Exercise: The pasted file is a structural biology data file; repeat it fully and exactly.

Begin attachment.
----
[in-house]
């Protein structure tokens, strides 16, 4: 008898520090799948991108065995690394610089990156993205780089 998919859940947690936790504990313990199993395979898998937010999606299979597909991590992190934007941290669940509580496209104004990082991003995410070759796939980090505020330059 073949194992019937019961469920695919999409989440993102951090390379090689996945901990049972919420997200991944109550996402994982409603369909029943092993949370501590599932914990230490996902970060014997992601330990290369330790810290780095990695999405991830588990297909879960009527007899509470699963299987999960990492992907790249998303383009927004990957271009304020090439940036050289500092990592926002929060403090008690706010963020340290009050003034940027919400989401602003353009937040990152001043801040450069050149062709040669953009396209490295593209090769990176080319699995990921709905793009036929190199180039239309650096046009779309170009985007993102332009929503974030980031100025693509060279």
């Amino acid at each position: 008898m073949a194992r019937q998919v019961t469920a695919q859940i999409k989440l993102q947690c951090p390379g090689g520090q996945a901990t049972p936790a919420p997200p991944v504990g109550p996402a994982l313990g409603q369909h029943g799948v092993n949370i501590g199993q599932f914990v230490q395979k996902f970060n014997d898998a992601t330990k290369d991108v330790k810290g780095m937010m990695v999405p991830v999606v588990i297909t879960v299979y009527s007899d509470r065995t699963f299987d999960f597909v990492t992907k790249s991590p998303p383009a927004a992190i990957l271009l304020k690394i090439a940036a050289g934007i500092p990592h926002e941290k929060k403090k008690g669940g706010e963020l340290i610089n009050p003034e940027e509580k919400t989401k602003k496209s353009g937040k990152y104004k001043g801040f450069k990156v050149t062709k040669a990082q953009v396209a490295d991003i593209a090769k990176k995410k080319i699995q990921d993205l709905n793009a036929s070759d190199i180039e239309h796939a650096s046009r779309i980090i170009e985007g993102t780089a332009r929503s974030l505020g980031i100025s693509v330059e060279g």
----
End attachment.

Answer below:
[in-house]
């Protein structure tokens, strides 16, 4: 008898520090799948991108065995690394610089990156993205780089 998919859940947690936790504990313990199993395979898998937010999606299979597909991590992190934007941290669940509580496209104004990082991003995410070759796939980090505020330059 073949194992019937019961469920695919999409989440993102951090390379090689996945901990049972919420997200991944109550996402994982409603369909029943092993949370501590599932914990230490996902970060014997992601330990290369330790810290780095990695999405991830588990297909879960009527007899509470699963299987999960990492992907790249998303383009927004990957271009304020090439940036050289500092990592926002929060403090008690706010963020340290009050003034940027919400989401602003353009937040990152001043801040450069050149062709040669953009396209490295593209090769990176080319699995990921709905793009036929190199180039239309650096046009779309170009985007993102332009929503974030980031100025693509060279």
């Amino acid at each position: 008898m073949a194992r019937q998919v019961t469920a695919q859940i999409k989440l993102q947690c951090p390379g090689g520090q996945a901990t049972p936790a919420p997200p991944v504990g109550p996402a994982l313990g409603q369909h029943g799948v092993n949370i501590g199993q599932f914990v230490q395979k996902f970060n014997d898998a992601t330990k290369d991108v330790k810290g780095m937010m990695v999405p991830v999606v588990i297909t879960v299979y009527s007899d509470r065995t699963f299987d999960f597909v990492t992907k790249s991590p998303p383009a927004a992190i990957l271009l304020k690394i090439a940036a050289g934007i500092p990592h926002e941290k929060k403090k008690g669940g706010e963020l340290i610089n009050p003034e940027e509580k919400t989401k602003k496209s353009g937040k990152y104004k001043g801040f450069k990156v050149t062709k040669a990082q953009v396209a490295d991003i593209a090769k990176k995410k080319i699995q990921d993205l709905n793009a036929s070759d190199i180039e239309h796939a650096s046009r779309i980090i170009e985007g993102t780089a332009r929503s974030l505020g980031i100025s693509v330059e060279g």